For the second week, hundreds of former city workers attended meetings of the Detroit Retired City Employee Association. The union-controlled association offered no perspective to fight the attacks on health care benefits, and instead handed over the meeting to various health care businesses to sell their insurance plans to retirees.
In contrast, retirees expressed their anger over the looting of their pensions and health benefits.
Donna, a retired Librarian, told the WSWS, “I worked for 30 years. I don’t think they should take them from us after we worked hard for our pensions. What is going to happen to other cities that are in the same bind we are in? Are they going to declare bankruptcy?”
The daughter of a Detroit pensioner came down on her mother’s behalf. “My mom is 98-years-old. She can’t be here. My father worked for the city and she now has the benefits. It is frightening for her. She can’t see well or hear well.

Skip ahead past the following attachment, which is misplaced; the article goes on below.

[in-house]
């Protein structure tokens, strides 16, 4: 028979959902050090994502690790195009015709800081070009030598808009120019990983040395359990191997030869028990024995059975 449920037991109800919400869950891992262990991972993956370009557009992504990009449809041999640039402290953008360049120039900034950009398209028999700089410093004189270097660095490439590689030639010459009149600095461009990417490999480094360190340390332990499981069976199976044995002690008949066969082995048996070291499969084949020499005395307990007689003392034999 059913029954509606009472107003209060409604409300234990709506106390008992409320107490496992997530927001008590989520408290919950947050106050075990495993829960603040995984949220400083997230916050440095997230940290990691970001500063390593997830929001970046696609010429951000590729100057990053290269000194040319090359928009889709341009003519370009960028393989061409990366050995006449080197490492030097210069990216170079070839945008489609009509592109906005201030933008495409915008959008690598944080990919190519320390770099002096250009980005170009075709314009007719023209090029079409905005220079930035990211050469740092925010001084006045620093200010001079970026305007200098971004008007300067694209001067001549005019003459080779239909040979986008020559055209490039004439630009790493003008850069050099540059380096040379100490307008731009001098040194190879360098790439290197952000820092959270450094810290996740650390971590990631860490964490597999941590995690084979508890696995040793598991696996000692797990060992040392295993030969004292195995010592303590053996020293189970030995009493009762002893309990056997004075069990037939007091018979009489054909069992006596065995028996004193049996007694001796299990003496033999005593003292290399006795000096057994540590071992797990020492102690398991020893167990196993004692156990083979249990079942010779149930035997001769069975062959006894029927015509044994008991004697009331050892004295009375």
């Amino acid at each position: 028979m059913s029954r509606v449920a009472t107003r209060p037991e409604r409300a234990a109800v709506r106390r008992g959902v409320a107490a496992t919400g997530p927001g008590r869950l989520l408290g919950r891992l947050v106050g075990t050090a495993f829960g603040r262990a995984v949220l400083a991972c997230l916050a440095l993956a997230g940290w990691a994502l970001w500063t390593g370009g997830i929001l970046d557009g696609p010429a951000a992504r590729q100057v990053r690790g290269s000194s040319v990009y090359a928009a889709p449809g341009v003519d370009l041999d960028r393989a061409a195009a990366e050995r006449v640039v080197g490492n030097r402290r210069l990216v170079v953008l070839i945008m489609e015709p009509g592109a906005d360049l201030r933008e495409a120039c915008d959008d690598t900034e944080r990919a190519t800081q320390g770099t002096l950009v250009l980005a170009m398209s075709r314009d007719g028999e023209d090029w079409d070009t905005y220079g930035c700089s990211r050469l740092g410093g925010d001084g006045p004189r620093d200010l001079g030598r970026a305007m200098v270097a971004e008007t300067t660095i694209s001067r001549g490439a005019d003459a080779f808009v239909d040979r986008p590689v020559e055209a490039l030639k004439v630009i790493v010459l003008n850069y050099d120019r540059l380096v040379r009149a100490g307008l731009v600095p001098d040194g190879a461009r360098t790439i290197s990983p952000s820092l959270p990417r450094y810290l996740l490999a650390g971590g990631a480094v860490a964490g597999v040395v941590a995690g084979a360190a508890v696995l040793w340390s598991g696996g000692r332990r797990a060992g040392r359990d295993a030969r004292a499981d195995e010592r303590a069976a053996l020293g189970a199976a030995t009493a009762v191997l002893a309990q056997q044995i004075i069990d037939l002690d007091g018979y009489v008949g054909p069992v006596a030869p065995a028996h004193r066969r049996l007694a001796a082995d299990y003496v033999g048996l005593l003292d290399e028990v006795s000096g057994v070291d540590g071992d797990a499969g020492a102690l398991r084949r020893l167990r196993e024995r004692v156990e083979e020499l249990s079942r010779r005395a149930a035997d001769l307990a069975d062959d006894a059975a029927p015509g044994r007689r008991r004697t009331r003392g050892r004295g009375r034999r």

“My mother only gets $470 a month on her pension. Her health care was taken care of. Now if she wants dental it comes out of her pension check. We are going to do a Blue Cross PPO. She will only get $400 a month, that is if her pension check keeps coming.”
Bob, a retiree from the Water Department, added, “The emergency manager is forcing us onto Obamacare. I will be paying four times what I am paying for health care now. All these other cities are looking at Detroit. Chicago’s pension situation is three times as bad; the same thing in Los Angeles. They are using us in Detroit as a guinea pig to see what they can get away with in screwing the working guy who paid into retirement for years.”